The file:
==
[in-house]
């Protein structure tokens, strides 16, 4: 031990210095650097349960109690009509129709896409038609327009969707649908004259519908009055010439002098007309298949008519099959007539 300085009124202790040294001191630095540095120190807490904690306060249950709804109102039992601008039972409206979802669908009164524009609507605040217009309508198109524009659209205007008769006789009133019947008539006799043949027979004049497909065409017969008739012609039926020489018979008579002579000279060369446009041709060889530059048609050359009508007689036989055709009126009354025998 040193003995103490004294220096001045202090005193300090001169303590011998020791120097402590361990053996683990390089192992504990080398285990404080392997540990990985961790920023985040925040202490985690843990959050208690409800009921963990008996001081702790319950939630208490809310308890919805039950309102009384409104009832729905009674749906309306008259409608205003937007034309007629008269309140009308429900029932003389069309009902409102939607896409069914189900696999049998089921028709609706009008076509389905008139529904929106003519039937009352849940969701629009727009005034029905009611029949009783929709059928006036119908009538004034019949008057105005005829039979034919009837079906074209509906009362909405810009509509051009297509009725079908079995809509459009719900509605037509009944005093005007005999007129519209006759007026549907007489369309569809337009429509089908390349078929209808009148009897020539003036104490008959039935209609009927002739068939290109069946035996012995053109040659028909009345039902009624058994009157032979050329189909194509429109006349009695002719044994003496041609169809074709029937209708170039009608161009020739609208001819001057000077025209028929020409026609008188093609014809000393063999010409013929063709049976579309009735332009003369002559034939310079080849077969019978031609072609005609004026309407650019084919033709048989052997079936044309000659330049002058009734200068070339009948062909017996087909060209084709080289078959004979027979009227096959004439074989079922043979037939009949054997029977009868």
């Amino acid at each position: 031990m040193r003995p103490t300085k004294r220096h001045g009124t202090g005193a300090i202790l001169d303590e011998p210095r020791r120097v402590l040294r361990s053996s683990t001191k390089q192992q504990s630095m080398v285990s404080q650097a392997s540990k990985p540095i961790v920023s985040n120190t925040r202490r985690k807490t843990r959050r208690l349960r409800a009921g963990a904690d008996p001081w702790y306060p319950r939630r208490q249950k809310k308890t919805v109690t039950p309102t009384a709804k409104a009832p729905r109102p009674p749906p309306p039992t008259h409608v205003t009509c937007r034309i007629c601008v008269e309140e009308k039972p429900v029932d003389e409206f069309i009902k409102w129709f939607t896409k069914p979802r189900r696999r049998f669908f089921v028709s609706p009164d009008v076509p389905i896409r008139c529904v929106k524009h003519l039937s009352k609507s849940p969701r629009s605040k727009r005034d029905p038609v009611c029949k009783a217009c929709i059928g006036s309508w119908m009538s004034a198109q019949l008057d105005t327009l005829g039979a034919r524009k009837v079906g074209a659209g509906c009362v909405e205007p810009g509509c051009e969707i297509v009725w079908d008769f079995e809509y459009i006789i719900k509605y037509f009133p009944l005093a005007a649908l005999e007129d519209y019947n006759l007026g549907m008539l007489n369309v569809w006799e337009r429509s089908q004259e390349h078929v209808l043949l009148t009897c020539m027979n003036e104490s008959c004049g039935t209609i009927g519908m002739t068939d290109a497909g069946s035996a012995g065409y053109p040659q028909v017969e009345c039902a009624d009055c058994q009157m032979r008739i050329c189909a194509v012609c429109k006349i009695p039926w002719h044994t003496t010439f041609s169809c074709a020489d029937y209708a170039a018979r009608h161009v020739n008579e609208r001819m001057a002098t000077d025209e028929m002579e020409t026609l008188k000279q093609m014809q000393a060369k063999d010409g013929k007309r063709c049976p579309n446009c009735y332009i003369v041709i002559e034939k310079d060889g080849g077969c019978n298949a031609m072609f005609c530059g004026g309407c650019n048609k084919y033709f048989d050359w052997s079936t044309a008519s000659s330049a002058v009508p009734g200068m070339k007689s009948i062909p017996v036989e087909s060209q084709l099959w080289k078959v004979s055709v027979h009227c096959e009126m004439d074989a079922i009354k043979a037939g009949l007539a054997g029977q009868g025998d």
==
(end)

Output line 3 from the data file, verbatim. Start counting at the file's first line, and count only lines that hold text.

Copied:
């Amino acid at each position: 031990m040193r003995p103490t300085k004294r220096h001045g009124t202090g005193a300090i202790l001169d303590e011998p210095r020791r120097v402590l040294r361990s053996s683990t001191k390089q192992q504990s630095m080398v285990s404080q650097a392997s540990k990985p540095i961790v920023s985040n120190t925040r202490r985690k807490t843990r959050r208690l349960r409800a009921g963990a904690d008996p001081w702790y306060p319950r939630r208490q249950k809310k308890t919805v109690t039950p309102t009384a709804k409104a009832p729905r109102p009674p749906p309306p039992t008259h409608v205003t009509c937007r034309i007629c601008v008269e309140e009308k039972p429900v029932d003389e409206f069309i009902k409102w129709f939607t896409k069914p979802r189900r696999r049998f669908f089921v028709s609706p009164d009008v076509p389905i896409r008139c529904v929106k524009h003519l039937s009352k609507s849940p969701r629009s605040k727009r005034d029905p038609v009611c029949k009783a217009c929709i059928g006036s309508w119908m009538s004034a198109q019949l008057d105005t327009l005829g039979a034919r524009k009837v079906g074209a659209g509906c009362v909405e205007p810009g509509c051009e969707i297509v009725w079908d008769f079995e809509y459009i006789i719900k509605y037509f009133p009944l005093a005007a649908l005999e007129d519209y019947n006759l007026g549907m008539l007489n369309v569809w006799e337009r429509s089908q004259e390349h078929v209808l043949l009148t009897c020539m027979n003036e104490s008959c004049g039935t209609i009927g519908m002739t068939d290109a497909g069946s035996a012995g065409y053109p040659q028909v017969e009345c039902a009624d009055c058994q009157m032979r008739i050329c189909a194509v012609c429109k006349i009695p039926w002719h044994t003496t010439f041609s169809c074709a020489d029937y209708a170039a018979r009608h161009v020739n008579e609208r001819m001057a002098t000077d025209e028929m002579e020409t026609l008188k000279q093609m014809q000393a060369k063999d010409g013929k007309r063709c049976p579309n446009c009735y332009i003369v041709i002559e034939k310079d060889g080849g077969c019978n298949a031609m072609f005609c530059g004026g309407c650019n048609k084919y033709f048989d050359w052997s079936t044309a008519s000659s330049a002058v009508p009734g200068m070339k007689s009948i062909p017996v036989e087909s060209q084709l099959w080289k078959v004979s055709v027979h009227c096959e009126m004439d074989a079922i009354k043979a037939g009949l007539a054997g029977q009868g025998d």